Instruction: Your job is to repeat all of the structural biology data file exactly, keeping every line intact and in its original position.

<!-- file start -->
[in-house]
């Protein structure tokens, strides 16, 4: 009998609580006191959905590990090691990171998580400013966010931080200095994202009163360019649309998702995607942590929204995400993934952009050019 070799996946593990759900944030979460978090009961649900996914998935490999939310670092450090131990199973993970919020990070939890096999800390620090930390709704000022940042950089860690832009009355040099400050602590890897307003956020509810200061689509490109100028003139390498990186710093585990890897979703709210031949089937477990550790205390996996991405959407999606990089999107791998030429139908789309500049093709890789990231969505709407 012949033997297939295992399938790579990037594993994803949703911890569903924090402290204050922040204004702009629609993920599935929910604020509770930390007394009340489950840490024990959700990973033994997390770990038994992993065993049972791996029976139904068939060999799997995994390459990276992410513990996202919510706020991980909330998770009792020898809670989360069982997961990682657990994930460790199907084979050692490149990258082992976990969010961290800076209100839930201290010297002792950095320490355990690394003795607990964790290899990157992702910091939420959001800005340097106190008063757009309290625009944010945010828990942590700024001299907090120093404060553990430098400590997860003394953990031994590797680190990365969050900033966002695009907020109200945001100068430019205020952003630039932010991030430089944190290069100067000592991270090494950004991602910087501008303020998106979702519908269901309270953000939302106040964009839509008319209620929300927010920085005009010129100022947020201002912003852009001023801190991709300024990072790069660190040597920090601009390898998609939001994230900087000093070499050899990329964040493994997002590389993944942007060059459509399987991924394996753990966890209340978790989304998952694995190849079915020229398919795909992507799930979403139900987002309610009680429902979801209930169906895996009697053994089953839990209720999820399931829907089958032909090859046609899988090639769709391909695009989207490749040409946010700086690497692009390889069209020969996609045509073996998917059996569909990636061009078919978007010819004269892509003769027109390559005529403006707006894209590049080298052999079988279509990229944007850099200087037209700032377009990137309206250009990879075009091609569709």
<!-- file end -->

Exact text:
[in-house]
């Protein structure tokens, strides 16, 4: 009998609580006191959905590990090691990171998580400013966010931080200095994202009163360019649309998702995607942590929204995400993934952009050019 070799996946593990759900944030979460978090009961649900996914998935490999939310670092450090131990199973993970919020990070939890096999800390620090930390709704000022940042950089860690832009009355040099400050602590890897307003956020509810200061689509490109100028003139390498990186710093585990890897979703709210031949089937477990550790205390996996991405959407999606990089999107791998030429139908789309500049093709890789990231969505709407 012949033997297939295992399938790579990037594993994803949703911890569903924090402290204050922040204004702009629609993920599935929910604020509770930390007394009340489950840490024990959700990973033994997390770990038994992993065993049972791996029976139904068939060999799997995994390459990276992410513990996202919510706020991980909330998770009792020898809670989360069982997961990682657990994930460790199907084979050692490149990258082992976990969010961290800076209100839930201290010297002792950095320490355990690394003795607990964790290899990157992702910091939420959001800005340097106190008063757009309290625009944010945010828990942590700024001299907090120093404060553990430098400590997860003394953990031994590797680190990365969050900033966002695009907020109200945001100068430019205020952003630039932010991030430089944190290069100067000592991270090494950004991602910087501008303020998106979702519908269901309270953000939302106040964009839509008319209620929300927010920085005009010129100022947020201002912003852009001023801190991709300024990072790069660190040597920090601009390898998609939001994230900087000093070499050899990329964040493994997002590389993944942007060059459509399987991924394996753990966890209340978790989304998952694995190849079915020229398919795909992507799930979403139900987002309610009680429902979801209930169906895996009697053994089953839990209720999820399931829907089958032909090859046609899988090639769709391909695009989207490749040409946010700086690497692009390889069209020969996609045509073996998917059996569909990636061009078919978007010819004269892509003769027109390559005529403006707006894209590049080298052999079988279509990229944007850099200087037209700032377009990137309206250009990879075009091609569709």